The Fifth Petal – a Review

On Halloween night in 1989 in Salem, the location of the famous witch trials, a triple murder takes place. The throats of three women are slashed and their bodies disposed of in a crevasse. But there is a survivor: the young daughter of one of the victims.

Halloween 2014. A boy is murdered. He was antagonizing Rose Whelan, the woman who saved Callie from being murdered in 1989. Rose is suspected of killing the boy, and her actions are really strange. She claims a banshee murdered him. Not only that, but the banshee is now imprisoned in her so that she can keep it from killing again.

Callie returns to Salem after an absence of many years. Visions and nightmares become a part of her life as her memories of that horrible night when her mom was murdered begin to return.

This is a long book. When you read it, you might want to go hide in your room and lock the door because you won’t want to put it down to do anything else, especially once you are close to the end.

You meet a diverse cast of characters. Some you will like, but some you will not. Mystery meets the supernatural meets love triangles meets the witchcraft of Salem. Twists and turns and surprises fill this book. The many subplots that are in it do merge into one before the thrilling end.

The biggest mystery of all is who killed the three goddesses, the three women who were killed in 1989. I bet that you will be as surprised as I was once it is revealed who the guilty party is.

I received a copy of this book from NetGalley in exchange for an honest review. If you would like a copy of your own to read and enjoy, I have provided an Amazon link below.

Amazon Link: The Fifth Petal

imagination, wikimedia commons

My Favorite Sentences:
The below sentences came from an uncorrected ebook file. The sentences may appear differently in the final version of the book.

There were at least 150 of them this year—Wiccans, Druids, nature mama hippies with psychic tendencies, pantheists and polytheists—all walking behind his 1980 Crown Vic cruiser, the one he’d rescued from the junk pile.

More often than not, a tourist would ask him to pose next to the cruiser so they could capture its Witch City logo: a police badge emblazoned with a flying witch on broomstick wearing a pointed hat.

Besides, any witch worth her salt knew that every “black” spell you performed came back to you threefold.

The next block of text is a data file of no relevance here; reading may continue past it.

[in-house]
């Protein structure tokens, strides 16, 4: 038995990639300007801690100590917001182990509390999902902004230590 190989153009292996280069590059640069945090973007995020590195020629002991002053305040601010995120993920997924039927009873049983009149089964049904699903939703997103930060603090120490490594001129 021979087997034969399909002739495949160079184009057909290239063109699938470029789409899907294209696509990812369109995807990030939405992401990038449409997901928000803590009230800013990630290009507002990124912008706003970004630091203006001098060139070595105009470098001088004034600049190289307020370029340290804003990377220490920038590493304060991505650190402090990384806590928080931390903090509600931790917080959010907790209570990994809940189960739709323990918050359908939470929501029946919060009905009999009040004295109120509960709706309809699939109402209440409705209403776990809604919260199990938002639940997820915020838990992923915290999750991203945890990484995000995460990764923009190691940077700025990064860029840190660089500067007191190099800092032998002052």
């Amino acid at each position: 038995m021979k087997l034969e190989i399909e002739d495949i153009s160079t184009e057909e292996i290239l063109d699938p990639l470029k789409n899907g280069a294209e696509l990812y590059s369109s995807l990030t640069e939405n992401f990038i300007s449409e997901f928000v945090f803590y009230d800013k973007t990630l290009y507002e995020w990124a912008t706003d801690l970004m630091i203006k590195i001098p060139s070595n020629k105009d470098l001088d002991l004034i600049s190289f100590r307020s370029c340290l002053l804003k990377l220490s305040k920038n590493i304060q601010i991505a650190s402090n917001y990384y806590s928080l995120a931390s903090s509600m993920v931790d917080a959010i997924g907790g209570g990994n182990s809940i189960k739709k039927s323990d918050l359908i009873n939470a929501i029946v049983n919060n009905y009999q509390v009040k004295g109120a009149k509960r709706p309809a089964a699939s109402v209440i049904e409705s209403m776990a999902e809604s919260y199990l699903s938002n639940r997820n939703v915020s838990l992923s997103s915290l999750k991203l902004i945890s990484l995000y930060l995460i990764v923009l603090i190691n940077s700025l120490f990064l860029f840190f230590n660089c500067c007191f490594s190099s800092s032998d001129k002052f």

The note echoed as it orbited the room, the sound softening everything it touched, removing rough edges, rounding corners, relaxing those who were seated.

kitsch, wikimedia commons

New Words Learned:
keening – a wailing lament for the dead

kitsch – art, objects, or design considered to be in poor taste because of excessive garishness or sentimentality, but sometimes appreciated in an ironic or knowing way

modality – a particular mode in which something exists or is experienced or expressed

ostentation – pretentious and vulgar display, esp. of wealth and luxury, intended to impress or attract notice

prescient – having or showing knowledge of events before they take place

quahog – a large, rounded edible clam of the Atlantic coast of North America

stigmata – marks resembling the wounds of the crucified body of Christ, said to be supernaturally impressed on the bodies of certain persons, especially nuns, tertiaries, and monastics.

tetrad – a group or set of four

About the Author:
Brunonia Barry is the New York Times and international best-selling author of The Lace Reader, The Map of True Places, and her latest book: The Fifth Petal. Her work has been translated into more than thirty languages. She was the first American author to win the International Women’s Fiction Festival’s Baccante Award and was a past recipient of Ragdale Artists’ Colony’s Strnad Invitational Fellowship as well as the winner of New England Book Festival’s award for Best Fiction. Her reviews and articles on writing have appeared in the London Times and the Washington Post, and the Huffington Post. Brunonia co-chairs the Salem Athenaeum’s Writers’ Committee. She lives in Salem with her husband Gary Ward and their dog, Angel. Gary and Bru are the organizers of the Salem Literary Festival.

Leave a Reply

Your email address will not be published. Required fields are marked *